| Prep Time: 10 min | Cooking time: 45 min |Simmering borscht

Yields 8~10 servings

Prior to moving to Japan, I’d never made borscht myself. My grandmother whipped up fresh batches every week, so my family was never in short supply. Although many people don’t consider borscht to be a German soup per say (and I am third generation German-Canadian), it’s been a staple meal in my household for as long as I can remember.

I’ll leave others to quibble over where the soup originated from originally. To be honest, I really don’t care. However, it is part of the “culinary cuisine” that I grew up with. It’s part of the cultural mosaic that makes my family unique.

Like so many ingredients needed to make “Western” dishes in Japan, it took me nearly four years to find a steady supply of tinned beets and fresh dill. In fact, it’s so hard to find dill where I live, I took to growing it myself in my meagre garden. So now, when I’m homesick or feeling blue on a rainy day, I make this soup and all life’s worries just melt away. Maybe the mulled wine helps with that, too…


  • 1 medium white onion, coarsely chopped
  • 2 cloves of garlic, minced
  • 1 Tbsp apple cider vinegar
  • 350g~450g nicely marbled beef roast, cubed
  • 2 Tbsp flour
  • 1/2 tsp salt
  • 1/4 tsp paprika
  • 1/8 tsp pepper
  • 2 standard tins of beets, drained and sliced (liquid reserved)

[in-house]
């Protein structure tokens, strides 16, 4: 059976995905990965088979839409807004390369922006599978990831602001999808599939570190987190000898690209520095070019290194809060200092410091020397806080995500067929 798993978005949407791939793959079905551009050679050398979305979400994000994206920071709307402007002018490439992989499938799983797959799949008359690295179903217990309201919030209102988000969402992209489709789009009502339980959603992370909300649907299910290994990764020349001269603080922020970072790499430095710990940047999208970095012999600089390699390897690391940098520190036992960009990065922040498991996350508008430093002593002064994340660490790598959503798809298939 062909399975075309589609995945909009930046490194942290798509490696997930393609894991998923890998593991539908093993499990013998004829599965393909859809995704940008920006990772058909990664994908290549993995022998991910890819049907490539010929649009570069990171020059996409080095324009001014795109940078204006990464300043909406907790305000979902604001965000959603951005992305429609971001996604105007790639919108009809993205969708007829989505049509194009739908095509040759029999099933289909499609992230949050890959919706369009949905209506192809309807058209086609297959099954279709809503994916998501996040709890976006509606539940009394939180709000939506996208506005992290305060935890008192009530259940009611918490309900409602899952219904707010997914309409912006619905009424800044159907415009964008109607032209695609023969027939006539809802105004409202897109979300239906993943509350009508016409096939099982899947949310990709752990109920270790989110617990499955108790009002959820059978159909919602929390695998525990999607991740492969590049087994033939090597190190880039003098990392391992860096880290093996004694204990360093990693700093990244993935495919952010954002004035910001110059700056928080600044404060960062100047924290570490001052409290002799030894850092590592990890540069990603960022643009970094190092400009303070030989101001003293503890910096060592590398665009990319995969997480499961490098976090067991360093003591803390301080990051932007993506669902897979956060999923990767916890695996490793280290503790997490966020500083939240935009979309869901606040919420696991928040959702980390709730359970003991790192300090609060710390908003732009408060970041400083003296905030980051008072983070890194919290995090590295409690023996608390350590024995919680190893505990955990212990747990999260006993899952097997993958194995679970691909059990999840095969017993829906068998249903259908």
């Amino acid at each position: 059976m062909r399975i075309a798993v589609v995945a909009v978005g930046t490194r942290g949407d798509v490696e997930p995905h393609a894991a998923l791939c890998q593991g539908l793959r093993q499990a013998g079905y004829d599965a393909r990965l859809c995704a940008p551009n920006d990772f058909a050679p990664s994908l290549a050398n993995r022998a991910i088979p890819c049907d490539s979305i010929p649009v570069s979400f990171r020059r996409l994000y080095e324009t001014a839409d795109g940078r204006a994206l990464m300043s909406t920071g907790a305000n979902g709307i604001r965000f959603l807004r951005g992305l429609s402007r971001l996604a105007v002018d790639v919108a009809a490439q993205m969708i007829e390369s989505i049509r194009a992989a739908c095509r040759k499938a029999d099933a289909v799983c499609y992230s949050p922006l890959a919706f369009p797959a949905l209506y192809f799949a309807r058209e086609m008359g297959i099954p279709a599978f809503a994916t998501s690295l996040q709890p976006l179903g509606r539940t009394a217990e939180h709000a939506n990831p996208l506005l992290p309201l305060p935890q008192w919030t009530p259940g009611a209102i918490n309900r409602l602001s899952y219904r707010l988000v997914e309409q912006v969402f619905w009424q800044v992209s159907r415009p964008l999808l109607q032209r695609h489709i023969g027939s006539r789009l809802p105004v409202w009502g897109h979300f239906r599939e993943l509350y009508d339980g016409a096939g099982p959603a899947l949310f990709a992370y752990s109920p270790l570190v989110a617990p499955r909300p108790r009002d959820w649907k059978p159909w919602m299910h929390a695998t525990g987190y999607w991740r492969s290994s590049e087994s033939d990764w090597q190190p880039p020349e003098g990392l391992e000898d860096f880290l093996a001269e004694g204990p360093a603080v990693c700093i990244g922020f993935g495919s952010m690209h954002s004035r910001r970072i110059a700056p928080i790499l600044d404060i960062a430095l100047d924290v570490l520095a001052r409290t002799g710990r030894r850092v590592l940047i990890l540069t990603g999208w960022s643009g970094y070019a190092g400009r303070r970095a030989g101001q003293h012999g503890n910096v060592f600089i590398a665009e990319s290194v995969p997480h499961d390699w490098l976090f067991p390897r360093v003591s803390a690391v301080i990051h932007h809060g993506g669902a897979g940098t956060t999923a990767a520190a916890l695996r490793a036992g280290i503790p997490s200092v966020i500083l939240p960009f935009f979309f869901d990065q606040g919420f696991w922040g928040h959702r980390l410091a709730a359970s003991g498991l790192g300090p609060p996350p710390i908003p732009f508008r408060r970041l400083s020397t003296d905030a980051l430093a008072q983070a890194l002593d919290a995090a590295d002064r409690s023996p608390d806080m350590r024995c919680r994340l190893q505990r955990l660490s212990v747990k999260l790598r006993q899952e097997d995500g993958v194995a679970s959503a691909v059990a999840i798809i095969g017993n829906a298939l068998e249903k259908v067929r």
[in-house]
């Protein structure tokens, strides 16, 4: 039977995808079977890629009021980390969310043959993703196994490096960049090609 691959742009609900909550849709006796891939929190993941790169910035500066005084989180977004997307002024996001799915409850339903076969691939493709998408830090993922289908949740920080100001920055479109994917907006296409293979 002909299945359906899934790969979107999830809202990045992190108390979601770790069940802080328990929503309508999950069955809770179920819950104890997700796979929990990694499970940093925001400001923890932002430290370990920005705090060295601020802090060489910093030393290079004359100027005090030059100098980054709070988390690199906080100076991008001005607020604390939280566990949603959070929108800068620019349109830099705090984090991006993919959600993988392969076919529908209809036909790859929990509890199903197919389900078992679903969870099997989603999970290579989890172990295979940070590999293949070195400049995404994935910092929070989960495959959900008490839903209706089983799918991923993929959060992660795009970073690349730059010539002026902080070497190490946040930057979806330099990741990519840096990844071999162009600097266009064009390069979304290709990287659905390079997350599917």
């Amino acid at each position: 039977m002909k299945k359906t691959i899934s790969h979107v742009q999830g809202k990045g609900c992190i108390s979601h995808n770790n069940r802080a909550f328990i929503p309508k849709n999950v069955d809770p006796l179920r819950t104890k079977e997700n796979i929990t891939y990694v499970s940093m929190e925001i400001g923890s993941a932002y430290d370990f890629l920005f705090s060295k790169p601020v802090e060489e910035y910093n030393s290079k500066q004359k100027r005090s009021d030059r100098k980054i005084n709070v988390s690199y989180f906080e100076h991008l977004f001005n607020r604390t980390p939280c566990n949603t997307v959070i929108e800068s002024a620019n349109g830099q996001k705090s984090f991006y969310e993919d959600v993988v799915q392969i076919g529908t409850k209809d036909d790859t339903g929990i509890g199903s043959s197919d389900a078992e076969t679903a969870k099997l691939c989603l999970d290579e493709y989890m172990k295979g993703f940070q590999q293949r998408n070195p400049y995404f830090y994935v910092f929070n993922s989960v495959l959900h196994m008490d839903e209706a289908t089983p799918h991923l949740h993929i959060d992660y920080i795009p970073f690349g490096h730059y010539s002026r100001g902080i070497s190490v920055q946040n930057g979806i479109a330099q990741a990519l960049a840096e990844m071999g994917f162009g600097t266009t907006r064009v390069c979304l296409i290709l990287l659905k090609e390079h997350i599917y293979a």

• 250 ml carrots, grated
  • 500 ml vegetable stock
  • 700 ml water (including reserved beet juice)
  • 250 ml unpeeled potatoes, diced
  • 500 ml green or red cabbage, thinly sliced
  • 150~200 ml fresh dill weed, finely chopped
  • 2 tsp salt
  • 1/4 tsp pepper
  • Sour cream for garnish


  1. In a well heated and oiled pan, sauté the onions and garlic until they’re translucent. Remove them from the heat and place them in a bowl, reserving any excess oil.
  2. In a shallow bowl, mix the flour, salt, paprika, and pepper together. Toss the cubed beef in this mixture until evenly covered. Add a little vegetable oil to the pan and brown the beef over a medium-high flame, tossing frequently. Do not cook the beef all the way through.
  3. Pour the broth and water (plus reserved beet juice) into a large pot or dutch oven. Add  the beef, beets, and carrots to the soup while bringing it to a boil.
  4. Once the soup begins to boil, reduce it to a simmer and add the onion, garlic, and apple cider vinegar. Simmer it for about 5 minutes.
  5. At this point, add the potatoes. Continue to simmer until the potatoes are tender. This should take between 10~15 minutes.
  6. Add the dill weed, cabbage, salt, and pepper. Simmer until the cabbage is tender.
  7. Serve with a dollop of sour cream alongside a fresh baguette or sour dough bread.

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